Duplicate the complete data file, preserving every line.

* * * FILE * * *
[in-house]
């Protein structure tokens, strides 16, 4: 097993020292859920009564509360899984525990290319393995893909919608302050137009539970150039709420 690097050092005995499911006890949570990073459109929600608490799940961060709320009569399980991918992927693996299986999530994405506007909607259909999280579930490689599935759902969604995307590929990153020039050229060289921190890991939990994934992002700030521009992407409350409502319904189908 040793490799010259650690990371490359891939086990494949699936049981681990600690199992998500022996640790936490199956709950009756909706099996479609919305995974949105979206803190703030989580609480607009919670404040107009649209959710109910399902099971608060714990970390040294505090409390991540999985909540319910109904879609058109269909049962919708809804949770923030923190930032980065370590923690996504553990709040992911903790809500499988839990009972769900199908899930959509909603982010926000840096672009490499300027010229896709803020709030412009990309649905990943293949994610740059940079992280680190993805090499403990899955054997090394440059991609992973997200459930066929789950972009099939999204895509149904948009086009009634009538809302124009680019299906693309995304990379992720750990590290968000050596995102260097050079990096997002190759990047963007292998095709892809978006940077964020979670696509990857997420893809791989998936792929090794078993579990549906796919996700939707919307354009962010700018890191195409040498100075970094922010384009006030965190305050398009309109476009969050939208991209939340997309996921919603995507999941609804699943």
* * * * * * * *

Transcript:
[in-house]
């Protein structure tokens, strides 16, 4: 097993020292859920009564509360899984525990290319393995893909919608302050137009539970150039709420 690097050092005995499911006890949570990073459109929600608490799940961060709320009569399980991918992927693996299986999530994405506007909607259909999280579930490689599935759902969604995307590929990153020039050229060289921190890991939990994934992002700030521009992407409350409502319904189908 040793490799010259650690990371490359891939086990494949699936049981681990600690199992998500022996640790936490199956709950009756909706099996479609919305995974949105979206803190703030989580609480607009919670404040107009649209959710109910399902099971608060714990970390040294505090409390991540999985909540319910109904879609058109269909049962919708809804949770923030923190930032980065370590923690996504553990709040992911903790809500499988839990009972769900199908899930959509909603982010926000840096672009490499300027010229896709803020709030412009990309649905990943293949994610740059940079992280680190993805090499403990899955054997090394440059991609992973997200459930066929789950972009099939999204895509149904948009086009009634009538809302124009680019299906693309995304990379992720750990590290968000050596995102260097050079990096997002190759990047963007292998095709892809978006940077964020979670696509990857997420893809791989998936792929090794078993579990549906796919996700939707919307354009962010700018890191195409040498100075970094922010384009006030965190305050398009309109476009969050939208991209939340997309996921919603995507999941609804699943």